October 10, 2009

The Era of the Faceless Giant Corporation Is Over

It wasn't all that long ago when the names of companies were more likely to make me think of unfeeling skyscrapers reaching toward the heavens with their steel and glass than I was to think of the people inside who made the brand stand for something, and architected the products to make them do what they do. But the last decade's increased potential for transparency and public visibility of company employees and leadership, culminating in some's active use of social media has made many of these previously faceless giants - Google, Microsoft, Dell, Apple, Amazon... human. And this transformation adds a clear expansion of loyalty between these previously untrusted, unseen companies, and their customers - as those who see the companies as a collection of humans not so much as cogs in a massive machine, but instead as peers.

While many a blog post or Twitter stream has sounded out a screed against a company or a product, I am now more cautious than ever to avoid emotional critical rants against companies and brands I feel may have done me wrong. Some of this is due to the increased transparency of said companies - and no doubt a good amount of it has been my lucky position to gain access to some of the most respected brands in the business, to meet the people who make the decisions and see each day as a challenge with aims to shared goals, just like we do.

In March of 2006, I wrote a post titled "Giving Microsoft a Human Face", highlighting the work of the secretive "Mini-Microsoft", saying the blog helped provide "a clear view into the struggles and triumphs and wishes that are true in any corporation", be it Microsoft or a small business. I was similarly impressed with Robert Scoble's work while he was at Microsoft, and blogs from tech leaders like Jonathan Schwartz at Sun. Two years later, I admitted to you that I have a bias in favor of small companies, and am less likely to give the big ones a pass. But as time passes, I am seeing even the biggest companies as a collection of small units. And the more engaged they are in the blogosphere, or on Twitter, the easier it is to reach them for product feedback and customer service, the more the image of the skyscraper melts away.

In the 2008 post, I used the example of Google as a company big enough that I could still shake my fist in the event of bumps. I said, "The big guys are held to higher standards, and always will be. It comes with the territory." But even in the last eighteen or so months, Google to me has changed. Through interactions with many on the Google Reader team, discussions with Matt Cutts, and getting to know Rick Klau on the Blogger team, Google seems just as accessible as any other corporation, despite its large size.

On Friday, I spent three hours at Google headquarters in Mountain View, working face to face with Rick and a pair of skilled Google engineers, working on making changes to my blog. Though the front end should not have changed in appearance, you can see that posts now display as coming from blog.louisgray.com instead of www.louisgray.com/live as they did before. While the URLs have changed, so too has the hosting. I've been hosted on FTP for four years, and made the big move yesterday, while aiming to avoid any issues. Rick, seeing me as a good test case for an established blog with more than 2,000 posts, wanted to see if we could find any hiccups that could possibly befall other Blogger users in the same scenario. And despite the fact I was in one of the world's most tech-savvy corporations, we definitely ran into issues. Some were possibly my fault. Others were probably due to my old Web host, Register.com. But we worked as a team, and finally got it all figured out, a little behind schedule.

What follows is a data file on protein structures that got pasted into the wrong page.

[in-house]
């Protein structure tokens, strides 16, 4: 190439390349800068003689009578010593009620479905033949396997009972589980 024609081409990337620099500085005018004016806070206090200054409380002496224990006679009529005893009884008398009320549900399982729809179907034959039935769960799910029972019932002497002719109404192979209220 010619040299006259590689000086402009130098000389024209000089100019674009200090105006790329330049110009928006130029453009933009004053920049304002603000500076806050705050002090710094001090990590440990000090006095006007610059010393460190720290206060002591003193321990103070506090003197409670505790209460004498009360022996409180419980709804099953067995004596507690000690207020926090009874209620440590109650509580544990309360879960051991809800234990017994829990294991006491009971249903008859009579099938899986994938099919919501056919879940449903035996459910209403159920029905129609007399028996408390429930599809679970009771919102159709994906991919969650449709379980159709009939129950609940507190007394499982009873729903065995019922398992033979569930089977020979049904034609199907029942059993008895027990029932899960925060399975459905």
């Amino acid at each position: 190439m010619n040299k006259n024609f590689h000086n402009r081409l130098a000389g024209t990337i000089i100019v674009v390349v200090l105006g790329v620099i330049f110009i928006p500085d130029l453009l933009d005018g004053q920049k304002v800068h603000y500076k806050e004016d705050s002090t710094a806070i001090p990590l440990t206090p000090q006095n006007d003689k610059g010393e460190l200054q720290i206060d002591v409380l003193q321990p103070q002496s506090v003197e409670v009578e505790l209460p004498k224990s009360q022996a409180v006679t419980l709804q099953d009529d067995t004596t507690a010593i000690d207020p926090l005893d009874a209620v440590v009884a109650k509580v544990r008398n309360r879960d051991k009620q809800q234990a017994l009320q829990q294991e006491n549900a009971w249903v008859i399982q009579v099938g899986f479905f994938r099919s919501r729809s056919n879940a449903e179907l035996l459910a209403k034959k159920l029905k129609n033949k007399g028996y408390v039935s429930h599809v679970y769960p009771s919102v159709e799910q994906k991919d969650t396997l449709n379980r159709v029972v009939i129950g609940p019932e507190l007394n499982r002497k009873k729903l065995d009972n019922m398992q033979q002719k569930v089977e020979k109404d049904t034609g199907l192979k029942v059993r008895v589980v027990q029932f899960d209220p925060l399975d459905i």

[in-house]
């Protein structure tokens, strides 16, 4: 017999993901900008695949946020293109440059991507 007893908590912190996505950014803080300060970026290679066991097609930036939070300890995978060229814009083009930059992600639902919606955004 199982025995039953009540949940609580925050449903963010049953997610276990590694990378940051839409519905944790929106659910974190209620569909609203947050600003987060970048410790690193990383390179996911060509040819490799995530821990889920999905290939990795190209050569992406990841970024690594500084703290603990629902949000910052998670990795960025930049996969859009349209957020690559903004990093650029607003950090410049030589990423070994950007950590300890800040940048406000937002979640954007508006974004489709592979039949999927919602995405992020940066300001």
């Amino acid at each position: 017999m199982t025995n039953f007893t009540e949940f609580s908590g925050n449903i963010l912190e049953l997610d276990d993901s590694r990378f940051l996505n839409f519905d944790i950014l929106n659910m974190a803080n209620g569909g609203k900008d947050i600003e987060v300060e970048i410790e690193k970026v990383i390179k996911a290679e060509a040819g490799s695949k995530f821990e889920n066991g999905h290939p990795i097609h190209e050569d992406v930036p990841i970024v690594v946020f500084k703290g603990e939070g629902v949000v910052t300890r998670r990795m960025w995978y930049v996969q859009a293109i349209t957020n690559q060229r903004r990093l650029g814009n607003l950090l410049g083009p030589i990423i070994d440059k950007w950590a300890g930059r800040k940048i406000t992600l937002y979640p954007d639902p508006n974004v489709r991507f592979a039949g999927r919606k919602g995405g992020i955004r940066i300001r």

Google (and Rick specifically) didn't owe me any special hands-on effort. In the old way of customer service, companies tend to just post guidelines on the Web, and should you not have all running perfectly, it's either your fault outright, or you need to be hand held with customer support. But the new era of customer service, marketing and sales is transparent and personal - and this should go for every company, big and small.

Before I get any comments saying that Google reached out to me because I'm "A-List" (I'm not) or anything of that note, trust me, I know I was lucky, and I let Rick and his team know I appreciated their elite intervention. I try to provide Google and all other services I work with a good amount of customer feedback, and yesterday was as much about that as it was them providing me aid.

I look at the technology space, and for the most part, companies have made that transition from closed to open, from inert to living. I believe that many other industries could serve to improve and open up. After all, who is the public face of a company like GE? Fisher Price? McDonalds? These companies that would probably sit immobile in the face of a hate-filled rant still look like buildings to me. And I believe that they too will open up. The era of being dark and hidden and untrusted is over.

FTC Disclosure: Google let me eat lunch at their place for free yesterday. It was yummy.

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